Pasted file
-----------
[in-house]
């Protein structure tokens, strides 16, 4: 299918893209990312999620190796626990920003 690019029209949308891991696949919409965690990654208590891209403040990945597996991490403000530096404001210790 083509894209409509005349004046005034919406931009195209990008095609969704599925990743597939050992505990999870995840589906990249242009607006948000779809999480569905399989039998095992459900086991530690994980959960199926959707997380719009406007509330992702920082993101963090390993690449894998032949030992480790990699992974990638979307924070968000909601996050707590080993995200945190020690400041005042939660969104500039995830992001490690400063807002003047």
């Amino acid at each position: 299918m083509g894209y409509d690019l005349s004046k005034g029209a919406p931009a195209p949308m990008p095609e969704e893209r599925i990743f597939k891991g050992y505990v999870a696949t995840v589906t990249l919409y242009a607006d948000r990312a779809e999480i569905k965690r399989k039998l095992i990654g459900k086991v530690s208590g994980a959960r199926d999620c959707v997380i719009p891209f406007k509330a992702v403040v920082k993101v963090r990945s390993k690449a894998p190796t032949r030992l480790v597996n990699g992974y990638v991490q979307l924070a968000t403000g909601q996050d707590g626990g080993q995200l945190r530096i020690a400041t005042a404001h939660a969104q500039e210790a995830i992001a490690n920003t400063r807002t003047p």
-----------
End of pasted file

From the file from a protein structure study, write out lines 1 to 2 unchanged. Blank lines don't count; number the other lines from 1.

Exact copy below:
[in-house]
């Protein structure tokens, strides 16, 4: 299918893209990312999620190796626990920003 690019029209949308891991696949919409965690990654208590891209403040990945597996991490403000530096404001210790 083509894209409509005349004046005034919406931009195209990008095609969704599925990743597939050992505990999870995840589906990249242009607006948000779809999480569905399989039998095992459900086991530690994980959960199926959707997380719009406007509330992702920082993101963090390993690449894998032949030992480790990699992974990638979307924070968000909601996050707590080993995200945190020690400041005042939660969104500039995830992001490690400063807002003047």